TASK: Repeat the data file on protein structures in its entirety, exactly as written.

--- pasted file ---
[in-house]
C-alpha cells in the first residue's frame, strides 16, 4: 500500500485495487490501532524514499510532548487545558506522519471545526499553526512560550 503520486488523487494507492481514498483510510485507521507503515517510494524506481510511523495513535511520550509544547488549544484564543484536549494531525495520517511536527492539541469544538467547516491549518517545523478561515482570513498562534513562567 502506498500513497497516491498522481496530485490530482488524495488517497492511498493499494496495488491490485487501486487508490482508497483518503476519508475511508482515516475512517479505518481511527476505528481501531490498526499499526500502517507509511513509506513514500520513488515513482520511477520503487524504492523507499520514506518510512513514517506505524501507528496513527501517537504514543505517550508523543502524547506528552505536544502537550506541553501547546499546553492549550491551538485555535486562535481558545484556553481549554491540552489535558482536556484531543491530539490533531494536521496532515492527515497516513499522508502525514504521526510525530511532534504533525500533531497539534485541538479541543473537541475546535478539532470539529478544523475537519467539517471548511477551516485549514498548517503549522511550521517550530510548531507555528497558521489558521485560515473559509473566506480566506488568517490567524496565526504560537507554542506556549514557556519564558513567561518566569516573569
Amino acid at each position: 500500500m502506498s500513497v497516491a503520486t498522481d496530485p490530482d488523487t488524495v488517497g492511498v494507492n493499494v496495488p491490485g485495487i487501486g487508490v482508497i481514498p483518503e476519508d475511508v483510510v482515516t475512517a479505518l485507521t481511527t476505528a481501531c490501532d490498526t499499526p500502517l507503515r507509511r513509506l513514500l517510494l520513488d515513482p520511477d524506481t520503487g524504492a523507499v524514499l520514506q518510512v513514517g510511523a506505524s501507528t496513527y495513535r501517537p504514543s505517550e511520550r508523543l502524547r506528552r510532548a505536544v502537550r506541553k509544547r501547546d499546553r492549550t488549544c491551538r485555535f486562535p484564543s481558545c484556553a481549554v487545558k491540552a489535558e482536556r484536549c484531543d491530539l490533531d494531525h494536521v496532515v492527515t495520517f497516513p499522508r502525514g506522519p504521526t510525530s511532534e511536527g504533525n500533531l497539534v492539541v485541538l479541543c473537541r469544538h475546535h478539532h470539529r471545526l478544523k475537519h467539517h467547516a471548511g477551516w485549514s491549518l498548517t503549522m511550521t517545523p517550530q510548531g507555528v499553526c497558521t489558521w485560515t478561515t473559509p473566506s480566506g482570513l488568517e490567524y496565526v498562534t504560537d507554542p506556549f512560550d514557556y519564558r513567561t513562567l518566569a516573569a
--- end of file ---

[in-house]
C-alpha cells in the first residue's frame, strides 16, 4: 500500500485495487490501532524514499510532548487545558506522519471545526499553526512560550 503520486488523487494507492481514498483510510485507521507503515517510494524506481510511523495513535511520550509544547488549544484564543484536549494531525495520517511536527492539541469544538467547516491549518517545523478561515482570513498562534513562567 502506498500513497497516491498522481496530485490530482488524495488517497492511498493499494496495488491490485487501486487508490482508497483518503476519508475511508482515516475512517479505518481511527476505528481501531490498526499499526500502517507509511513509506513514500520513488515513482520511477520503487524504492523507499520514506518510512513514517506505524501507528496513527501517537504514543505517550508523543502524547506528552505536544502537550506541553501547546499546553492549550491551538485555535486562535481558545484556553481549554491540552489535558482536556484531543491530539490533531494536521496532515492527515497516513499522508502525514504521526510525530511532534504533525500533531497539534485541538479541543473537541475546535478539532470539529478544523475537519467539517471548511477551516485549514498548517503549522511550521517550530510548531507555528497558521489558521485560515473559509473566506480566506488568517490567524496565526504560537507554542506556549514557556519564558513567561518566569516573569
Amino acid at each position: 500500500m502506498s500513497v497516491a503520486t498522481d496530485p490530482d488523487t488524495v488517497g492511498v494507492n493499494v496495488p491490485g485495487i487501486g487508490v482508497i481514498p483518503e476519508d475511508v483510510v482515516t475512517a479505518l485507521t481511527t476505528a481501531c490501532d490498526t499499526p500502517l507503515r507509511r513509506l513514500l517510494l520513488d515513482p520511477d524506481t520503487g524504492a523507499v524514499l520514506q518510512v513514517g510511523a506505524s501507528t496513527y495513535r501517537p504514543s505517550e511520550r508523543l502524547r506528552r510532548a505536544v502537550r506541553k509544547r501547546d499546553r492549550t488549544c491551538r485555535f486562535p484564543s481558545c484556553a481549554v487545558k491540552a489535558e482536556r484536549c484531543d491530539l490533531d494531525h494536521v496532515v492527515t495520517f497516513p499522508r502525514g506522519p504521526t510525530s511532534e511536527g504533525n500533531l497539534v492539541v485541538l479541543c473537541r469544538h475546535h478539532h470539529r471545526l478544523k475537519h467539517h467547516a471548511g477551516w485549514s491549518l498548517t503549522m511550521t517545523p517550530q510548531g507555528v499553526c497558521t489558521w485560515t478561515t473559509p473566506s480566506g482570513l488568517e490567524y496565526v498562534t504560537d507554542p506556549f512560550d514557556y519564558r513567561t513562567l518566569a516573569a